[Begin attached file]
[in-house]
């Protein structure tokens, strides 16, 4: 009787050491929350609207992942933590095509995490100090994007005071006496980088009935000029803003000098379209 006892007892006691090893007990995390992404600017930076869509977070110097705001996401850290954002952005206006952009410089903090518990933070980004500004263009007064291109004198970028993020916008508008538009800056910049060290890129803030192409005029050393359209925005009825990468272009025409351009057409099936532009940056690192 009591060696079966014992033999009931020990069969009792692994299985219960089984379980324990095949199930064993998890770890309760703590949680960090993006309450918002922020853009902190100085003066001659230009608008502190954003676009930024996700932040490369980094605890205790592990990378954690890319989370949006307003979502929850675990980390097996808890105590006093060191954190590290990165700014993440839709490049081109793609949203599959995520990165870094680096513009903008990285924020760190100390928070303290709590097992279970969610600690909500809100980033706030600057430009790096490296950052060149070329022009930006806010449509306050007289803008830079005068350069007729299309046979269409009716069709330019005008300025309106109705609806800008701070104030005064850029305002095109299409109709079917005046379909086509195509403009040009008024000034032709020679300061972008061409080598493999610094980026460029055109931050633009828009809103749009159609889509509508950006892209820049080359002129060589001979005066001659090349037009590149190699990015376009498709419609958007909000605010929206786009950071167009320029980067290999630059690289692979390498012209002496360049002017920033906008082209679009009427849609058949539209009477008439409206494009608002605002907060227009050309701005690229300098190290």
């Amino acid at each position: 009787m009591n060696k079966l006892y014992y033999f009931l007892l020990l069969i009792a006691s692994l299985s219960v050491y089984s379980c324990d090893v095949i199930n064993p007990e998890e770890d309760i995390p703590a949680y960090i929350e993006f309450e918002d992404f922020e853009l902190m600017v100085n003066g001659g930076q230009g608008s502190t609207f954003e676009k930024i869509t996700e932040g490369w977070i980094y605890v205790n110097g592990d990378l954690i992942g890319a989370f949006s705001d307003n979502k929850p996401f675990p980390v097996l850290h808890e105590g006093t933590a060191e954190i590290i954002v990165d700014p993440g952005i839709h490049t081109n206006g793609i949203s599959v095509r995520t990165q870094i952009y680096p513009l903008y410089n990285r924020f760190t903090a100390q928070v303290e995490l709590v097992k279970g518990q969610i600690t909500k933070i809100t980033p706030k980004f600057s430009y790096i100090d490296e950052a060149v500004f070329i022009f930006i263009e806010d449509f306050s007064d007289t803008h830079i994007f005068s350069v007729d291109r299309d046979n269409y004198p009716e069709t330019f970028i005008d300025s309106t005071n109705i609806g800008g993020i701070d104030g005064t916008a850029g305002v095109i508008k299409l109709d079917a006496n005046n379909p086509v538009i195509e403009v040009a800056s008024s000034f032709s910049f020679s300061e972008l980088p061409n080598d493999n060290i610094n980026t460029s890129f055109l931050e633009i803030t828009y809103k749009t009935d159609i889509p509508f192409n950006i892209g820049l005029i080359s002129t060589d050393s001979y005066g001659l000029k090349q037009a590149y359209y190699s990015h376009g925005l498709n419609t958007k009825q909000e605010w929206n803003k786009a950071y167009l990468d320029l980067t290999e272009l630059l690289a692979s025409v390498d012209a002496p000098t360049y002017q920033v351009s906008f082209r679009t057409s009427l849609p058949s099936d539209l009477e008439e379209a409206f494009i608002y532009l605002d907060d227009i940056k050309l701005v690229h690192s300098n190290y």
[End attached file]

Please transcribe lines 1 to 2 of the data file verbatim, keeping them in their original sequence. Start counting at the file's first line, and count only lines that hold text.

[in-house]
């Protein structure tokens, strides 16, 4: 009787050491929350609207992942933590095509995490100090994007005071006496980088009935000029803003000098379209 006892007892006691090893007990995390992404600017930076869509977070110097705001996401850290954002952005206006952009410089903090518990933070980004500004263009007064291109004198970028993020916008508008538009800056910049060290890129803030192409005029050393359209925005009825990468272009025409351009057409099936532009940056690192 009591060696079966014992033999009931020990069969009792692994299985219960089984379980324990095949199930064993998890770890309760703590949680960090993006309450918002922020853009902190100085003066001659230009608008502190954003676009930024996700932040490369980094605890205790592990990378954690890319989370949006307003979502929850675990980390097996808890105590006093060191954190590290990165700014993440839709490049081109793609949203599959995520990165870094680096513009903008990285924020760190100390928070303290709590097992279970969610600690909500809100980033706030600057430009790096490296950052060149070329022009930006806010449509306050007289803008830079005068350069007729299309046979269409009716069709330019005008300025309106109705609806800008701070104030005064850029305002095109299409109709079917005046379909086509195509403009040009008024000034032709020679300061972008061409080598493999610094980026460029055109931050633009828009809103749009159609889509509508950006892209820049080359002129060589001979005066001659090349037009590149190699990015376009498709419609958007909000605010929206786009950071167009320029980067290999630059690289692979390498012209002496360049002017920033906008082209679009009427849609058949539209009477008439409206494009608002605002907060227009050309701005690229300098190290």